News at Princeton

Thursday, July 31, 2014
 

Archive – June, 2007

Weekday campus tours departing from Clio

During this summer, the starting point for Orange Key tours of Princeton's campus has moved to Clio Hall from the Frist Campus Center on weekdays.

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Presentation at the NACUA Annual Conference

"Donors, Heirs, Desires and Academic Freedom: Perspective and Context Regarding Robertson v. Princeton University”

This presentation was given at the Annual Conference of the National Association of College and University Attorneys (NACUA) in  in San Diego, CA, June 29, 2007.

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New directors of student life join community

Six staff members who will be responsible for leading efforts to support and enhance the residential and extracurricular experience of undergraduates in Princeton's new college system are joining the University community this summer. 

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Exhibition highlights Princeton's Pop art collection

An exhibition celebrating the Princeton University Art Museum's permanent collection and promised gifts of Pop art will be on view through Sunday, Aug. 12. "Pop Art at Princeton: Permanent and Promised" highlights the museum's comprehensive collection -- acquired over the last 30 years through purchases, bequests and gifts, both past and promised -- of paintings, prints, drawings and sculpture by leading figures of the American Pop art movement.

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Chou recognized as nanotechnology pioneer

Stephen Chou, the Joseph C. Elgin Professor of Engineering, recently was honored for his contributions to the nanotechnology field with a Nano 50 award from Nanotech Briefs magazine.  

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Oates named Humanist of the Year

Joyce Carol Oates, the Roger S. Berlind '52 Professor in the Humanities, has been named the 2007 Humanist of the Year by the American Humanist Association. 

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Princeton student Lindsay Jacob dies

Lindsay Sara Jacob, a member of Princeton's class of 2008, died Friday, June 15, of cancer at Children's Hospital of Philadelphia. She was 21.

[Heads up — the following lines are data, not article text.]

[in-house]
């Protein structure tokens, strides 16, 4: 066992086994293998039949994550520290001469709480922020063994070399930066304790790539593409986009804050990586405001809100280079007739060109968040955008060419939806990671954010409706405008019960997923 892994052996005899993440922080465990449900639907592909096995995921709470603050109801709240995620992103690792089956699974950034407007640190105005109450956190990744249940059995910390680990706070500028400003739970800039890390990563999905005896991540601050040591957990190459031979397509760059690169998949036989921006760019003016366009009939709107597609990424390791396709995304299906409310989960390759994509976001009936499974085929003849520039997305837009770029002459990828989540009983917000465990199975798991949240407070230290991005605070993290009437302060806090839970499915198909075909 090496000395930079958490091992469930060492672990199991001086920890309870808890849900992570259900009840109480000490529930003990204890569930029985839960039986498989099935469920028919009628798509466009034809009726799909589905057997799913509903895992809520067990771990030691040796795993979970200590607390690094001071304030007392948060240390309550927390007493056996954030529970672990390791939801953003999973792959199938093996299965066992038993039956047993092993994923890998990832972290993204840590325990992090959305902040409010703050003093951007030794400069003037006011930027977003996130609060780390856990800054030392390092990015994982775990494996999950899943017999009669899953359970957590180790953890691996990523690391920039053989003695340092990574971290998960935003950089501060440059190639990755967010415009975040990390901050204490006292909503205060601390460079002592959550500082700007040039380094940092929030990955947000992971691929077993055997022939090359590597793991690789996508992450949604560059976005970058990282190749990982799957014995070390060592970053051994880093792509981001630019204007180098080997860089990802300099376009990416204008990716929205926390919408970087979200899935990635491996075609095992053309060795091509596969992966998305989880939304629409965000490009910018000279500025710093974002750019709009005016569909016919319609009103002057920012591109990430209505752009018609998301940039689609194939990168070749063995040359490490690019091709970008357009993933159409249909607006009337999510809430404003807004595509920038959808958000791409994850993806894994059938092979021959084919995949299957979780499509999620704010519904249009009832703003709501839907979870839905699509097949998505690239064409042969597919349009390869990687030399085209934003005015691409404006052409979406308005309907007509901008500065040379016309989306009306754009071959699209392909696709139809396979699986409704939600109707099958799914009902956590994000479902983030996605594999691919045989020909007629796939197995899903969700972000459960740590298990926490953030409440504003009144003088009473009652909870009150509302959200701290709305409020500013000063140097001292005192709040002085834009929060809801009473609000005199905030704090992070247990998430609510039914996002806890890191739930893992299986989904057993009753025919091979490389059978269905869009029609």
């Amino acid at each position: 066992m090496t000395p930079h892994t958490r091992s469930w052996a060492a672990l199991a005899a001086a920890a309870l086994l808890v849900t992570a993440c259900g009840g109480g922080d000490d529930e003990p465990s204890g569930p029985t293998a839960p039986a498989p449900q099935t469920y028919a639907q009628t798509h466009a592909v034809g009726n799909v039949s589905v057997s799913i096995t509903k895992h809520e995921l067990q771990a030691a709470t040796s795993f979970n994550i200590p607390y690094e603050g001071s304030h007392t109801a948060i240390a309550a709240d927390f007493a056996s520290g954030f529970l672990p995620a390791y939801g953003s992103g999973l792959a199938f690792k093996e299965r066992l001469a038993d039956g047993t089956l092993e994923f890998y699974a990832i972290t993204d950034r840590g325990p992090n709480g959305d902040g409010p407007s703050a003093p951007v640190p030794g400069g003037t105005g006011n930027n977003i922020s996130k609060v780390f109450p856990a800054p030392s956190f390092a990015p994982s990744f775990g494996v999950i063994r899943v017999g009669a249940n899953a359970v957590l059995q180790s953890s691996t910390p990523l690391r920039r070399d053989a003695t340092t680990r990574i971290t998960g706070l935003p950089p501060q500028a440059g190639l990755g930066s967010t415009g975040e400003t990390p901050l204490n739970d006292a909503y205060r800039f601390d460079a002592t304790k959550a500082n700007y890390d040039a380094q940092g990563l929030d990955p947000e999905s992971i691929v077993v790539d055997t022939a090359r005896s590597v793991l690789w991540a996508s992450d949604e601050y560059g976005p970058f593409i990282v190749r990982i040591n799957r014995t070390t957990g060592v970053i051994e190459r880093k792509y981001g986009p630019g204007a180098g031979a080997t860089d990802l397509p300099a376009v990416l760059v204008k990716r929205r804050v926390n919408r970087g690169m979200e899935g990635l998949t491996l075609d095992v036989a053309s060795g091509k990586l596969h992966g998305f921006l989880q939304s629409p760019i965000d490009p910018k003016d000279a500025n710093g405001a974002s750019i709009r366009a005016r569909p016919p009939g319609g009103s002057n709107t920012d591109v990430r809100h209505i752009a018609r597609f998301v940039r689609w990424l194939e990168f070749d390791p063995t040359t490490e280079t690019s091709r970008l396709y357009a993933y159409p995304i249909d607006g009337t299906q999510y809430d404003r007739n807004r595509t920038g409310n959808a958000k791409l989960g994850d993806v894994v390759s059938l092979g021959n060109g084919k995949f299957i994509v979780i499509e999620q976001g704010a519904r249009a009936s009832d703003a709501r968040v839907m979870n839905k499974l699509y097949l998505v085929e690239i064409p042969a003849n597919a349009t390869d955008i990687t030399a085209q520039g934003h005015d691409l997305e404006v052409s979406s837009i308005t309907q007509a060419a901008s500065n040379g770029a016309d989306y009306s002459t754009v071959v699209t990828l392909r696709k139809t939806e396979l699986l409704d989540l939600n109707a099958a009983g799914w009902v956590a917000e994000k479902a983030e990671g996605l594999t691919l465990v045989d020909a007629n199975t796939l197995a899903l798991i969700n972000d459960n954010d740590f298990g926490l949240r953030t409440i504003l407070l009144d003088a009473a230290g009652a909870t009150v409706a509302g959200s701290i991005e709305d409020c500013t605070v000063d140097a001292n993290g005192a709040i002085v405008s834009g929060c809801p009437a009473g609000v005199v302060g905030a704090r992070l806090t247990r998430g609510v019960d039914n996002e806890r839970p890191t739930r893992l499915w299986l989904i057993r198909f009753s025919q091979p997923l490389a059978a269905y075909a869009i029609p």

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Yashar analyzes complex issues of citizenship in Latin America

As a young girl, Deborah Yashar was fascinated by the politics, languages and literatures of other places. Her mother's parents had come to the United States in the 1900s to escape the pogroms in the Ukraine, and her father had left Iran in the 1950s to pursue a better life for himself in this country. As a faculty member, Yashar has channeled that early interest in immigration and displacement into a specialization in the intersection of democracy and citizenship.

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Princeton senior strives to break the cycle of poverty in India

In the spring of her freshman year at Princeton, Julia Neubauer and two of her high school classmates established an orphanage in Pune, India. Now a senior, she has helped run the Ashraya Initiative for Children while pursuing a degree in economics. Over the course of weekly videoconferences and extended visits to manage the facility, Neubauer has expanded her goal from providing a home for a group of children into a lifelong commitment to improve the lives of people in this part of the world.

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Summer construction focuses on residential colleges

This summer will mark a culmination of the physical manifestation of the new residential college system on campus. Whitman College, the 255,000-square-foot complex between Dillon Gymnasium and Baker Rink, will be finished after four summers of intense construction work. The completion of the University's sixth residential college will make possible the launch of the new system.

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Class of 2011 welcome site available

Incoming students and their parents can find useful and important information about coming to Princeton on the class of 2011 website.

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Immigration reform roundtable set, June 25

Public officials, representatives of religious organizations, researchers and activists will participate in a roundtable discussion on immigration reform from 8:30 a.m. to noon Monday, June 25, in 300 Wallace Hall at Princeton University.